The monsoon is a season we all look forward to, having had enough of the summer heat. Nature just soaks the wet showers and flourishes in this season and so do disease producing micro-organisms. So much so that approximately three million people die every year due to the diseases caused by them. So if you want to enjoy the season like all other nature’s creations, you need to protect yourself against or tackle the maladies that are common during this season.
It is a mosquito-borne infectious disease caused by a protozoan parasite called plasmodium and is transmitted only by anopheles mosquitoes. It is the most prevalent disease in the world and records one million deaths annually [as per World Health Organization].
Malaria can also spread through blood transfusion, contaminated needles and organ transplants. In India, two types of malaria are prevalent—falciparum and vivax malaria.
The common symptoms are fever with chills and muscle pains. The liver and spleen may get enlarged. Malaria follows a classic cyclic paroxysm consisting of:
- Cold stage: chills and shaking
- Hot stage: warm, headache, vomiting
- Sweating stage: weakness
- Resting stage.
Then the cycle repeats.
In severe cases, malaria can lead to cerebral involvement, renal failure, and liver failure. Sometimes, it can also lead to multiple organ failure and death. Along with associated symptoms, malaria is diagnosed with the help of laboratory tests that detect the parasite or malaria antigen in the blood.
Treatment involves the use of anti-malarial drugs. Malaria caused by Plasmodium vivax is prone to relapses, as the parasite can survive in the liver. To prevent relapses, drugs may have to be administered for a month.
Hepatitis A and E are included in the viral hepatitis category and lead to hepatitis [inflammation of the liver] in the monsoons. It is spread through faeces and one can get infected through close contact with the infected person, eating contaminated food or drinking contaminated water.
Symptoms include nausea and aversion to food, vomiting, jaundice, low-grade fever, fatigue, pain in abdomen, especially on the right side, dark-coloured urine, loss of appetite and muscle pain.
Diagnosis is through detection of antibodies in the blood. There is no medication to treat or cure viral hepatitis. Medications to support the liver and a high carbohydrate diet are advised. Vaccination is the best form of prevention in this case. For Hepatitis A vaccination is available, while there is no vaccine for Hepatitis E.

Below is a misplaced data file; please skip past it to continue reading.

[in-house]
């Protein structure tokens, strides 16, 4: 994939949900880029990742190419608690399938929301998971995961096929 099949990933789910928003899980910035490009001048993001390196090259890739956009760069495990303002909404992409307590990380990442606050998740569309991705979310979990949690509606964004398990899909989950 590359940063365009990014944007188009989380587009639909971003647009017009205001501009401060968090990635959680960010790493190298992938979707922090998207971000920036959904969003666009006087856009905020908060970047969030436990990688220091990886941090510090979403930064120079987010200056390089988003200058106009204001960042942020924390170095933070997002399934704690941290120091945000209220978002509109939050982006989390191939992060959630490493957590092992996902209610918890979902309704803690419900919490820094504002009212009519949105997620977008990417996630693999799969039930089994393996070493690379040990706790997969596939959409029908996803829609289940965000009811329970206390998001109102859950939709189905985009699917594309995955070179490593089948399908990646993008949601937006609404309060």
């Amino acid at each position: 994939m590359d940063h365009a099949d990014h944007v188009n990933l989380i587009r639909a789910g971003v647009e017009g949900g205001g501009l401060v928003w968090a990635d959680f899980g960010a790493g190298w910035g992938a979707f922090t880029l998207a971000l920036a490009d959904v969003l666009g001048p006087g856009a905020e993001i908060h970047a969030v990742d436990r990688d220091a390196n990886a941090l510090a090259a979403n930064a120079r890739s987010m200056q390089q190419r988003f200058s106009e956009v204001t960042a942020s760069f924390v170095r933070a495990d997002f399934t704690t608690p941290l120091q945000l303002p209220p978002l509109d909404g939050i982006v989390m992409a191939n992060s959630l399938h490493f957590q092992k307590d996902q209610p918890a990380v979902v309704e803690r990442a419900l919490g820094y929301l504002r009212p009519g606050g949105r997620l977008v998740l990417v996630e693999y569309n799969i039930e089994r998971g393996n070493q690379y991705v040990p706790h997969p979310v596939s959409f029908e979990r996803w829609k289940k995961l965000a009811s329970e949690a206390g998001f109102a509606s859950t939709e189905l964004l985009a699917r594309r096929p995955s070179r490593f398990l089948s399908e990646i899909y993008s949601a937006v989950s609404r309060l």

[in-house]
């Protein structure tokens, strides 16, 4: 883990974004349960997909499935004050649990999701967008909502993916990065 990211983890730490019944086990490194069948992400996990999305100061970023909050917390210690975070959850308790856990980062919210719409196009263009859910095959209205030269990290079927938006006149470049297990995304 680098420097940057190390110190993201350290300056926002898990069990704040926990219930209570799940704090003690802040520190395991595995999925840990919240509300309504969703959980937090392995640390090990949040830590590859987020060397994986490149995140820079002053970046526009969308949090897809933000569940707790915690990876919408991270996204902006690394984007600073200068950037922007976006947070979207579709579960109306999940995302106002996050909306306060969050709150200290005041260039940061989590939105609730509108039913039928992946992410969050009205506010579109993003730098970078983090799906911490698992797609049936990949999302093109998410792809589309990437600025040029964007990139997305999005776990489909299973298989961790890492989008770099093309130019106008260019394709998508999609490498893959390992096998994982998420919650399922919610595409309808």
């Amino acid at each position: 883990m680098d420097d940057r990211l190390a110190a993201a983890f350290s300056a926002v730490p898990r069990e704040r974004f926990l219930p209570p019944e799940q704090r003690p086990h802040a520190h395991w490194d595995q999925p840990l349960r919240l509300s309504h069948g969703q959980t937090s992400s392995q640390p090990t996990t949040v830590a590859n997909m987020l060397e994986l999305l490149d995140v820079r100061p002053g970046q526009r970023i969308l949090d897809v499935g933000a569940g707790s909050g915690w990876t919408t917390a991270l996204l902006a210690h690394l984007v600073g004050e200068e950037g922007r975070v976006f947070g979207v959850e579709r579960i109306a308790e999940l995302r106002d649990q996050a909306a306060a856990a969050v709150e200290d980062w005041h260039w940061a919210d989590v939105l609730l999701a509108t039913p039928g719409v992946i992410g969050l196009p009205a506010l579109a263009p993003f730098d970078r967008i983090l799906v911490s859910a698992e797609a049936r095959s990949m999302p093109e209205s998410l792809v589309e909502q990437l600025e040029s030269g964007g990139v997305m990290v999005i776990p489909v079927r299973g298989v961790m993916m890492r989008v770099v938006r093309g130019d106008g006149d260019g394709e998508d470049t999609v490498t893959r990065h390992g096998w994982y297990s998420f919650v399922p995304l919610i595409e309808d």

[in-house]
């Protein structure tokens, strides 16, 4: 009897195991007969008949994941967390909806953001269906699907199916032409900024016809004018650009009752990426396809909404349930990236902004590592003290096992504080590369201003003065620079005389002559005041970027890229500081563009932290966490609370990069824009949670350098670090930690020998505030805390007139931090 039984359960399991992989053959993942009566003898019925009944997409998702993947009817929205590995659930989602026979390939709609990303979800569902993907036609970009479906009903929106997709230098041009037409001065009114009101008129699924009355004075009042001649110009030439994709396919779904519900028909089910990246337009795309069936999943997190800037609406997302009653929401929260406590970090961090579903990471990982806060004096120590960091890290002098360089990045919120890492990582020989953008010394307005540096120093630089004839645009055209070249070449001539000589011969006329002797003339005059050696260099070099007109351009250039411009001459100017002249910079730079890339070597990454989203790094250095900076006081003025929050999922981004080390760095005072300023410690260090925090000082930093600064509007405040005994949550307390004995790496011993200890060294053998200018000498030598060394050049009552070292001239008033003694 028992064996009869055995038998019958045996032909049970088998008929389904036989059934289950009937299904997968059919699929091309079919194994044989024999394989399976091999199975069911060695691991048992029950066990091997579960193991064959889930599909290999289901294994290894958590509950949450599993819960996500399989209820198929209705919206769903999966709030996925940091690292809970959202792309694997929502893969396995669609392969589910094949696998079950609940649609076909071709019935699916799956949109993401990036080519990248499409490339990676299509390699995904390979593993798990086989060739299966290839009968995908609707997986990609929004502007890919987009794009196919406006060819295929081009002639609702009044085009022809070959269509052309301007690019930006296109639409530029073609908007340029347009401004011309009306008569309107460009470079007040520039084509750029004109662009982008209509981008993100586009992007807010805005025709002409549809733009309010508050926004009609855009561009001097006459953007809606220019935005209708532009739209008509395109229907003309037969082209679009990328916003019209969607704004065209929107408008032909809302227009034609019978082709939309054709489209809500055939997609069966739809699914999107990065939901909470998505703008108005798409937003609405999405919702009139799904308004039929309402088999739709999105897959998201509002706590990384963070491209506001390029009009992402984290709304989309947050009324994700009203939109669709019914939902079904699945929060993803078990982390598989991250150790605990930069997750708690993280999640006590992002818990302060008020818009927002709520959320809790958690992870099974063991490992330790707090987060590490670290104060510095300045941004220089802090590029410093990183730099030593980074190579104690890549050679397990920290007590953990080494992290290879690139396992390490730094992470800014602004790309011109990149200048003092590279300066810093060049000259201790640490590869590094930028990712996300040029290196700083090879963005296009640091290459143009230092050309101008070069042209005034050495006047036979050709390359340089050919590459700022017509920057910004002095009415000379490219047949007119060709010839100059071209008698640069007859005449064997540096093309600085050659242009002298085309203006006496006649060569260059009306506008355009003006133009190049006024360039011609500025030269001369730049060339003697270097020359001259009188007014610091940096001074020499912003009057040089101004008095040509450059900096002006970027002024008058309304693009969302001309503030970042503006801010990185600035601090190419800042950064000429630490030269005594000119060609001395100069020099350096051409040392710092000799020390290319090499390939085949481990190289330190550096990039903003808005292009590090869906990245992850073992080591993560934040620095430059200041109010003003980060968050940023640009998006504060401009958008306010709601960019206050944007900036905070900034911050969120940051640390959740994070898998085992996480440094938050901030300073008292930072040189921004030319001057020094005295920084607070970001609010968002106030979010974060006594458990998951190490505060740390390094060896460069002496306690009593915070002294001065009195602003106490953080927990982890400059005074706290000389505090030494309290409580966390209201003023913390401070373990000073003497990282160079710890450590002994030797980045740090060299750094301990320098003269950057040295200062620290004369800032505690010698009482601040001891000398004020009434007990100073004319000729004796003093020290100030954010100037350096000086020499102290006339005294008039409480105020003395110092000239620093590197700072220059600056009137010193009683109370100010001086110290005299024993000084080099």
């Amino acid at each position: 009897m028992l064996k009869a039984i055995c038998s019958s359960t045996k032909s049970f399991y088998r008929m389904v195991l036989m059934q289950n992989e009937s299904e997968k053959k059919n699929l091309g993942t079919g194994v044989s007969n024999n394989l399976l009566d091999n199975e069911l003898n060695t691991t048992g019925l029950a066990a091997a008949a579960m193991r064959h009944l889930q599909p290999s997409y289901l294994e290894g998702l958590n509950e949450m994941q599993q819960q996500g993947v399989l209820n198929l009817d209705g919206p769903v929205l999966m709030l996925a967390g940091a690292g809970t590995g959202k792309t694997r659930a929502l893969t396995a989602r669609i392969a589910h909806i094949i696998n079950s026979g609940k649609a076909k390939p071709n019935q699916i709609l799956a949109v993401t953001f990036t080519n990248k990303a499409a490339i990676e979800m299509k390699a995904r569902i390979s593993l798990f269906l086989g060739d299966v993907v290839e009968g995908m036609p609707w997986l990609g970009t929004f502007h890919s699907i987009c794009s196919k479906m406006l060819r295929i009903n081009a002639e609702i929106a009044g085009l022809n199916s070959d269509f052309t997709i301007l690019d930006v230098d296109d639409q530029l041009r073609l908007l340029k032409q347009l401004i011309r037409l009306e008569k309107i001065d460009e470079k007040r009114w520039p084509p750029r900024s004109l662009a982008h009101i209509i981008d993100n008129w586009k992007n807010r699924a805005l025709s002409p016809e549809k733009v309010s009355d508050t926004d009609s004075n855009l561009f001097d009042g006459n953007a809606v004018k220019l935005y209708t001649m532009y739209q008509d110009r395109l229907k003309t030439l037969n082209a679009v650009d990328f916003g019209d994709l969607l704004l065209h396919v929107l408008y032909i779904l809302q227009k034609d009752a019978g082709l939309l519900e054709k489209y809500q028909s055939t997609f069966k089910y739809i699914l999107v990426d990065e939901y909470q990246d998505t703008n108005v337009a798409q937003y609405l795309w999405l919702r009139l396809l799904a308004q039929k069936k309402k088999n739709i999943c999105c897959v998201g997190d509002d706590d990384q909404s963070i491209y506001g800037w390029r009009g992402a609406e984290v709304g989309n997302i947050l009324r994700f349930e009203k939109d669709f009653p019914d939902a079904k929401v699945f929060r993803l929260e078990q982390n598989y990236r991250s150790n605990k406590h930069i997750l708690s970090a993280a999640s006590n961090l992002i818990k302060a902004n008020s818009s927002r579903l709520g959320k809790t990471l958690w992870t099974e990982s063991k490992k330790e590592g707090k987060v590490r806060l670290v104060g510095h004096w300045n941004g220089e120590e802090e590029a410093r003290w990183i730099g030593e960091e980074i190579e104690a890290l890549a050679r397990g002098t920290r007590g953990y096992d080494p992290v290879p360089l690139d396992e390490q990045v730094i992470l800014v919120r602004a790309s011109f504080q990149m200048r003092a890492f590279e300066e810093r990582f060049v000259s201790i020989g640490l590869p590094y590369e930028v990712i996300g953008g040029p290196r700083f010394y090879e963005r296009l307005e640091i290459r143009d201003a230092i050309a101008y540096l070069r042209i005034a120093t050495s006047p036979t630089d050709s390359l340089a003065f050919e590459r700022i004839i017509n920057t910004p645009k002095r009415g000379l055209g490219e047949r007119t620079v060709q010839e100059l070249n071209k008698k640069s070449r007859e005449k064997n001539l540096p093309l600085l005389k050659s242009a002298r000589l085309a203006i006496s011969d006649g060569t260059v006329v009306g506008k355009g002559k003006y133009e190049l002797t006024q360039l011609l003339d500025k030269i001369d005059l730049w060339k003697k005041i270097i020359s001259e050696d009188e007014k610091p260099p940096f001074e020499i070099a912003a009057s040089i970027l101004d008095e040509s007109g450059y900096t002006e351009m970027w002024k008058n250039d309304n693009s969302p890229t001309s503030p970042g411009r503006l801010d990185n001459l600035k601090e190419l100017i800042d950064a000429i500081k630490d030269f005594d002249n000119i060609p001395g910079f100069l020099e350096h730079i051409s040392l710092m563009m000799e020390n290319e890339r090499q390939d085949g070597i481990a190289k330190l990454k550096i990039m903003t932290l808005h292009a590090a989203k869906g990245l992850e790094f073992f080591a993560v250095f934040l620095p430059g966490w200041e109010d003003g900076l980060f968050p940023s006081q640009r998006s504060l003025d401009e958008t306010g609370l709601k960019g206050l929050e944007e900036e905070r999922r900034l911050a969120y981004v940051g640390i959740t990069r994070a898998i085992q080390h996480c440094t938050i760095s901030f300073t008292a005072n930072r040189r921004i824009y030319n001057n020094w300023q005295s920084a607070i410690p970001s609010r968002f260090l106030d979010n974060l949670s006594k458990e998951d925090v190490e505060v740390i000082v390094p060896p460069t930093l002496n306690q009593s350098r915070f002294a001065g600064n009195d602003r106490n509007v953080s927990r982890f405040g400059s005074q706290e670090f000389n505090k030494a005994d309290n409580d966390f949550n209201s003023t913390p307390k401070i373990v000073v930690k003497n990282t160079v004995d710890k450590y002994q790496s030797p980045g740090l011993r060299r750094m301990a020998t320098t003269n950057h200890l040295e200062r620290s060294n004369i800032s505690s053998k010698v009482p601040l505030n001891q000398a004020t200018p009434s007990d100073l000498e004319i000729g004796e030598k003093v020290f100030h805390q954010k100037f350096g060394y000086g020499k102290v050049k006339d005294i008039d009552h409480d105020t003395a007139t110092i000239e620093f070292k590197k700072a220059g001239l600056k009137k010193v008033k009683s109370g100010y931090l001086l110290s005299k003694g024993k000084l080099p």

Typhoid, also called enteric fever, is a bacterial infection that spreads by contaminated food, drink, or water.
Symptoms include fever, abdominal pain, loss of appetite and malaise [general feeling of tiredness, weakness]. As the disease progresses, there is high fever and diarrhoea. A rash, characteristic only of typhoid called ‘rose spots’ [small red spots on chest and abdomen], appears in some cases of typhoid. A blood culture during first week of fever can show the presence of the bacteria in blood. A test to detect the antibody can be done in the second week. Stool cultures can also be used for diagnosis.
Using antibiotics is the primary treatment mode to treat typhoid. However, with resistance developing, it is advised to use antibiotics selectively. Vaccination, every three years, is a good prevention tool for typhoid.
Gastroenteritis is acute inflammation of the lining of the stomach and bowel due to infection from contaminated food or water. Its symptoms include vomiting, diarrhoea, abdominal cramps, nausea, weakness and fever, presence of mucus and blood in stools, loose motions and dehydration. The best treatment for gastroenteritis is to ensure that the person is adequately hydrated. So the patient should consume plenty of fluids. In case the affected person has vomiting, or is severely dehydrated or has a low urine output, s/he should be immediately rushed to the hospital for intravenous fluid administration. Antibiotics can be used in case of bacterial diarrhoea or dysentery.